If you are looking for an angelfish of this genus, you won’t have far to look! Being the most common fish available in this genus, you can find it or order it at most saltwater fish stores. There are actually 2 different species that were both thought to be the same species, just with different color tails. The Vermiculated Angelfish was thought to be the yellowtail variation and the other was the graytail variation. In 2009 the graytail variation officially became its own species called Chaetodontoplus poliourus (It has no common name, yet). The Vermiculated Angelfish has also been noted to look like the Indian Yellowtail Angelfish Apolemichthys xanthurus. The main difference between the two is that the Yellowtail Angelfish is smaller (only reaches about 6 inches) and has larger scales on its lateral line.
The Vermiculated Angelfish is a moderately difficult fish to care for. They do make great fish if they adapt to their new environment. Unfortunately, only about 50% of these fish survive in captivity. If they are too stressed out, they will often quit eating and starve themselves to death. A good plan is to keep the aquarium in a quiet room with few visitors to help reduce their stress levels… Read More
“I have a striking and unique coloring, which is different than other angelfish in my genus!”
This Blue-girdled Angelfish is probably the shyest of angelfish, but one of the most
The Blue-girdled Angelfish Pomacanthus navarchus is a stunning specimen. The most unique saltwater angelfish species belong to the Pomacanthus genus. Another name for this species is the Majestic Angelfish, and it is just as exotic as the rest of the species in this genus! When full-grown, these angelfish have quite the color pattern! Their faces and bodies are bright orange and yellow, covered with very deep blues. They have a girdled appearance which includes neon blue outlines, hence where their name came from. They are also called Navarchus Angelfish, a name derived from their scientific description.
When young, the Blue-girdled Angelfish has coloring more common to other species in the Pomacanthus genus. They have black bodies with blue vertical curved stripes. But this is only for a very short time period. When they reach about 2.5 inches they are already beginning to change to their adult colors. In general, these angelfish grow much more slowly than typical and in captivity rarely reach 10 inches. They should still be provided with a fairly large aquarium, however. They will breed with another angelfish, the Blue-faced Angelfish Pomacanthus xanthometopon, in the wild. This cross breeding will result in larger fish which can grow up to almost 15 inches in length.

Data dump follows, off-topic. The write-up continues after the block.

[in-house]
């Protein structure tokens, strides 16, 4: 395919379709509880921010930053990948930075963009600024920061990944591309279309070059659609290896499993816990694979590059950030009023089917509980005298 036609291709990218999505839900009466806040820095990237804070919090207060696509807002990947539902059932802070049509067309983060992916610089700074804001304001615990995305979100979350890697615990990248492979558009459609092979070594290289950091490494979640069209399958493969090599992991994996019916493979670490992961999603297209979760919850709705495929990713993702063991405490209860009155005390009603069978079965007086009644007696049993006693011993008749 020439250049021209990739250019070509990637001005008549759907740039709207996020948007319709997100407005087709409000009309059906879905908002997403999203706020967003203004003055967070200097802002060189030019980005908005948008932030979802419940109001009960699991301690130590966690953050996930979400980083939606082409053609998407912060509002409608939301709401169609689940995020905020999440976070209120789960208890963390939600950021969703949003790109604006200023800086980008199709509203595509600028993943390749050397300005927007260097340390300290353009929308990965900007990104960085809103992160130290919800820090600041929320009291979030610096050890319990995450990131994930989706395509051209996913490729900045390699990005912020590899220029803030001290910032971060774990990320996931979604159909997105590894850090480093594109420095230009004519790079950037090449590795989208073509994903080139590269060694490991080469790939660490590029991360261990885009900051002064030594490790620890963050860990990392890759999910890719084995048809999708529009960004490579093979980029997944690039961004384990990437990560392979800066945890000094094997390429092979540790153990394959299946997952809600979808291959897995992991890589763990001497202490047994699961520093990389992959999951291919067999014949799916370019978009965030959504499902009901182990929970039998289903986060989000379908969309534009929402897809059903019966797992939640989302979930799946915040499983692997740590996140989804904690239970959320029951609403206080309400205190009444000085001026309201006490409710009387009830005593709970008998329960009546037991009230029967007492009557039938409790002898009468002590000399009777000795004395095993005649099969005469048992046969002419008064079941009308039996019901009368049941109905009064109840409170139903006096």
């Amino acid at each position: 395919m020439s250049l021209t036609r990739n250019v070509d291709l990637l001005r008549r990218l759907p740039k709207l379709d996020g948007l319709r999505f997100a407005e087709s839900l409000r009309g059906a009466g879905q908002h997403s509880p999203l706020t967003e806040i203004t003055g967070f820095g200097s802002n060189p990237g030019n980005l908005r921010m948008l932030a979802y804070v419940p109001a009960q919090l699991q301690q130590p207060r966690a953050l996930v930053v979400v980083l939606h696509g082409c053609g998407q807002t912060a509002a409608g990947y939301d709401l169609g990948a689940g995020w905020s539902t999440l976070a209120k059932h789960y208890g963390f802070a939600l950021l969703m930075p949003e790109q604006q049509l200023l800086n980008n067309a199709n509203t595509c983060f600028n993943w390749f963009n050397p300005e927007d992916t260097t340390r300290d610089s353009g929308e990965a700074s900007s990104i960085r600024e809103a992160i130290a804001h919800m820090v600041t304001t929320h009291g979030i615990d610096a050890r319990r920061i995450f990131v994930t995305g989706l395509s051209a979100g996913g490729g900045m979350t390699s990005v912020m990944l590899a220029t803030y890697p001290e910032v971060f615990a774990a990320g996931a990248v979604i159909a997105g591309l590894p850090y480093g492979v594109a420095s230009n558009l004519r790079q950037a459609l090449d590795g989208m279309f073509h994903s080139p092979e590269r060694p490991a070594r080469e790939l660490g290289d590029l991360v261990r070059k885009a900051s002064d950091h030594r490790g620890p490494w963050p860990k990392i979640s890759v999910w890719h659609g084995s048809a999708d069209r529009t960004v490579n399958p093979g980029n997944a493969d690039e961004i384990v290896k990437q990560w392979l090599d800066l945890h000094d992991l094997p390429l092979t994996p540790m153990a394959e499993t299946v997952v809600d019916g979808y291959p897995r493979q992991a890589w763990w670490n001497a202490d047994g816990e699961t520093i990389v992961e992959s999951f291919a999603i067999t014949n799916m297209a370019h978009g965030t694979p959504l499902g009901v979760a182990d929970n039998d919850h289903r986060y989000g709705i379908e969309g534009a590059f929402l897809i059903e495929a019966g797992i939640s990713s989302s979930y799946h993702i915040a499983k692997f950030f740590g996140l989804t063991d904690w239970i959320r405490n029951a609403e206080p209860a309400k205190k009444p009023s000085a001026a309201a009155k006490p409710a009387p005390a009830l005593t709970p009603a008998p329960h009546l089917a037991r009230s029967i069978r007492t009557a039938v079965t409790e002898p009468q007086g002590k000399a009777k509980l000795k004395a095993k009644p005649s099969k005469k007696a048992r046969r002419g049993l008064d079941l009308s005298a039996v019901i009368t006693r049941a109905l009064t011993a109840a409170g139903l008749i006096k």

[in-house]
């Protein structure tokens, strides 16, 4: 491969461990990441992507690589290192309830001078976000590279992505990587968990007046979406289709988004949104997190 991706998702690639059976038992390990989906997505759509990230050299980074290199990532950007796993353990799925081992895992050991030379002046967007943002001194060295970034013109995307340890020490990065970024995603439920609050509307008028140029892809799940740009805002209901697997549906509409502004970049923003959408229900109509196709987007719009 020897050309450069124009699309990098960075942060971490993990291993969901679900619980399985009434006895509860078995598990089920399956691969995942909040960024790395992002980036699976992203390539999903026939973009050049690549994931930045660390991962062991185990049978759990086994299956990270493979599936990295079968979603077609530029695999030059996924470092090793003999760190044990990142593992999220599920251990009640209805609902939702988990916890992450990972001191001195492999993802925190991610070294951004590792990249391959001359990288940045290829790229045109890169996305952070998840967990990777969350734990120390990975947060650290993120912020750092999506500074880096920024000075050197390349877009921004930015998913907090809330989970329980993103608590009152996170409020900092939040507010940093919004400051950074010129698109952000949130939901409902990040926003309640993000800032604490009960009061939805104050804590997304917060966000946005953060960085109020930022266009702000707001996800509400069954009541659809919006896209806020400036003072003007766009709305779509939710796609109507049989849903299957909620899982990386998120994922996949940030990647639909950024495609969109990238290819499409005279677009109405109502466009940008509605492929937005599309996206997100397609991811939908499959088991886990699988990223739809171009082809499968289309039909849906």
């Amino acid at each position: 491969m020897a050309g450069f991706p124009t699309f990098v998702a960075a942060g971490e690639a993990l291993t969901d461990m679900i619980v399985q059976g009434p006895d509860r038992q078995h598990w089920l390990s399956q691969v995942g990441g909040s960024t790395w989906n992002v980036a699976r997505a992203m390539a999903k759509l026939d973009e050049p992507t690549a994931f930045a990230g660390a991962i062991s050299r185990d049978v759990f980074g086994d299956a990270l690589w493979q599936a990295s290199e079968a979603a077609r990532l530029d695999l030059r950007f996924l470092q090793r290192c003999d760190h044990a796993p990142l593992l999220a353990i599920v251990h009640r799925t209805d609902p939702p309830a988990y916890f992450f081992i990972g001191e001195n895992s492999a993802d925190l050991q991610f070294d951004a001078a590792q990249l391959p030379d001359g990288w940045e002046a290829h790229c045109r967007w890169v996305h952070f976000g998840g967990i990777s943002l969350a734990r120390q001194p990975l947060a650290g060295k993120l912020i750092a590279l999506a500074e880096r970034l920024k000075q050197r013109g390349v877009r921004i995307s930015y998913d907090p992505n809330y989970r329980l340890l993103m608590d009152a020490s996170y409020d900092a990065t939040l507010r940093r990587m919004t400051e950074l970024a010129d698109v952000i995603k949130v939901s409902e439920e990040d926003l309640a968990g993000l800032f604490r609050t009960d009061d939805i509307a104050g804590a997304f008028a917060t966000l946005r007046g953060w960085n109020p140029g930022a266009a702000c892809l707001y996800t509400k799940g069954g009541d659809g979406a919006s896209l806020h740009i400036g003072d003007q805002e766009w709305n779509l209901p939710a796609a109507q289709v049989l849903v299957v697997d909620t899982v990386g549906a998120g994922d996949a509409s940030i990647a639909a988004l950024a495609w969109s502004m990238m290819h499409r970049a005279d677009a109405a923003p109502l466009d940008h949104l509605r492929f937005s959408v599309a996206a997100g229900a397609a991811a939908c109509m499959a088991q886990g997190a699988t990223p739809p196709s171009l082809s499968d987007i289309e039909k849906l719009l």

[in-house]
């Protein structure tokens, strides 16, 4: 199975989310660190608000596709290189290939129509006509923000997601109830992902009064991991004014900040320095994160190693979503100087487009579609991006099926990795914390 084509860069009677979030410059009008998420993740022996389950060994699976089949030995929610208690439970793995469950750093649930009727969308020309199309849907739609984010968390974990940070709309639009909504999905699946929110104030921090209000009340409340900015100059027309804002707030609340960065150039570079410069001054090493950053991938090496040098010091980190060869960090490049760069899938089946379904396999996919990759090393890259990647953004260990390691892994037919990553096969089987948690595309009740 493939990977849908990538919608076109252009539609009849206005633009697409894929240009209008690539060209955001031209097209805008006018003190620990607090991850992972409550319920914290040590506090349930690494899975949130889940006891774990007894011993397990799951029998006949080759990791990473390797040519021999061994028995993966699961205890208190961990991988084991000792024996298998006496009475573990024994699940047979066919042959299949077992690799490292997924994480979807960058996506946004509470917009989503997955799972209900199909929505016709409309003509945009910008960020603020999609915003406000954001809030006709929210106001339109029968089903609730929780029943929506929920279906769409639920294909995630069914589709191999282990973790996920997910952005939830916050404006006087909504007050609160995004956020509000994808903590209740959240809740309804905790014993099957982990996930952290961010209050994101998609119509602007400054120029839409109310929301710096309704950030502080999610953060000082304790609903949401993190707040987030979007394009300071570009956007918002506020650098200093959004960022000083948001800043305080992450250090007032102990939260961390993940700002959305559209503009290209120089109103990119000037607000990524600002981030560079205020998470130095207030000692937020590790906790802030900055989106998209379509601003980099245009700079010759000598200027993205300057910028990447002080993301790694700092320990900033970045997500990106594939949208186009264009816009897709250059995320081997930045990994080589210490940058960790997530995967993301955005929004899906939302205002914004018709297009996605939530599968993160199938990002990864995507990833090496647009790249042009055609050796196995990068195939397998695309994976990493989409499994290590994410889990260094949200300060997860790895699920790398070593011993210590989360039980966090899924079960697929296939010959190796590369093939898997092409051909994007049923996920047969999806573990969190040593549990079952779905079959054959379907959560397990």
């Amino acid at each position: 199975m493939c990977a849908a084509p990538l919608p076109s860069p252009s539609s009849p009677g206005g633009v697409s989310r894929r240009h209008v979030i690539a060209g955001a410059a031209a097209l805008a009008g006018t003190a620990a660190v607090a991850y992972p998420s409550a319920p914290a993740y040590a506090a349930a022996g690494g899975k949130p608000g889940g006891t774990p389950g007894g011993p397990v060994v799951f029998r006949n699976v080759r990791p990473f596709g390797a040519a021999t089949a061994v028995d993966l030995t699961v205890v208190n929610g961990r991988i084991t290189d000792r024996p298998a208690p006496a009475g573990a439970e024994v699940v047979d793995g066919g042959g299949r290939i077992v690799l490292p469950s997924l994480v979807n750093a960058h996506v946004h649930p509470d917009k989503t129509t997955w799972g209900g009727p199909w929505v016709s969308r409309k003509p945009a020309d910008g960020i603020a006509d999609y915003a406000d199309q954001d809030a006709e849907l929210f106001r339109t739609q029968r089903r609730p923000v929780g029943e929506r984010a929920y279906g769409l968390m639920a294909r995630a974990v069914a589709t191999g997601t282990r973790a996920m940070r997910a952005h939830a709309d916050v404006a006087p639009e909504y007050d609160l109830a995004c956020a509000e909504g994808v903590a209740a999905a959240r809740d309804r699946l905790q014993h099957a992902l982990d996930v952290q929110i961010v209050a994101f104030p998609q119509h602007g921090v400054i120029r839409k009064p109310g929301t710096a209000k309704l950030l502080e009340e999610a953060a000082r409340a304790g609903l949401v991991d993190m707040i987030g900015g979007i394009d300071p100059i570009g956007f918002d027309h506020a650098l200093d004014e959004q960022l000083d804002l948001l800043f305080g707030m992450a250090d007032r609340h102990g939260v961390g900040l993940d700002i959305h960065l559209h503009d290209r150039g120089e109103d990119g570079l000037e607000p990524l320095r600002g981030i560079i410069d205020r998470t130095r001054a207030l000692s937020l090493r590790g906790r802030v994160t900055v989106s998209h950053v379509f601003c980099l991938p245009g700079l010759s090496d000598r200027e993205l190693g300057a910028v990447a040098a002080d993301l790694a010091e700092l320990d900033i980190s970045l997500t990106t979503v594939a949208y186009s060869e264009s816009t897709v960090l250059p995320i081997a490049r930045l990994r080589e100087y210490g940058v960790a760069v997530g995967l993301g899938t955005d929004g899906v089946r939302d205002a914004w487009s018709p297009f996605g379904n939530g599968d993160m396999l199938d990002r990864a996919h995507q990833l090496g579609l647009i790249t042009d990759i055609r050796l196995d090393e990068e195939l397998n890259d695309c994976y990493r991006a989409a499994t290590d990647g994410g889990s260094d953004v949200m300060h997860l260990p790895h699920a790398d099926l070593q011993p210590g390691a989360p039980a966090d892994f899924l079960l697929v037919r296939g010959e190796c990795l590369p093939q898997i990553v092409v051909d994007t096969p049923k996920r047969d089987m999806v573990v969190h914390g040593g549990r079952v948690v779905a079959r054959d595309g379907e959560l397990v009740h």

Many species belong to the Pomacanthidae family, but this particular angelfish appears to be the most timid of them all. The Blue-girdled Angelfish does best if provided with several hiding places (such as caves) which it can get to quickly. This helps it acclimate and become used to its surroundings with minimal stress. They are sometimes so shy they won’t even come out to eat when first added to a new aquarium. Other species do not seem to have this extreme shyness problem, so they are unique in this aspect as well. If you are considering buying one of these fish, you would probably do best to buy a young one, because the younger they are the better able they’ll be to adapt to new surroundings… Read More
“Oh yeah baby, I have it all: Color is my nickname and flame is my game!”
The Flame Angelfish is the dwarf angelfish for you if you love beauty!
A common dwarf angelfish in the saltwater industry is the beautiful Flame Angelfish Centropyge loricula. It is an extremely colorful pygmy angel and many saltwater enthusiasts plan to have one sooner or later! They are called ‘flame’ because they are colored similarly to fire flames! They are reddish orange with several vertical black lines running down their body. Their dorsal and anal fins have a bright blue color on their tips to top it off! There is a larger Angelfish, the King Angelfish Holacanthus passer which has similar colors while it is a juvenile, but as an adult does not have nearly the coloration.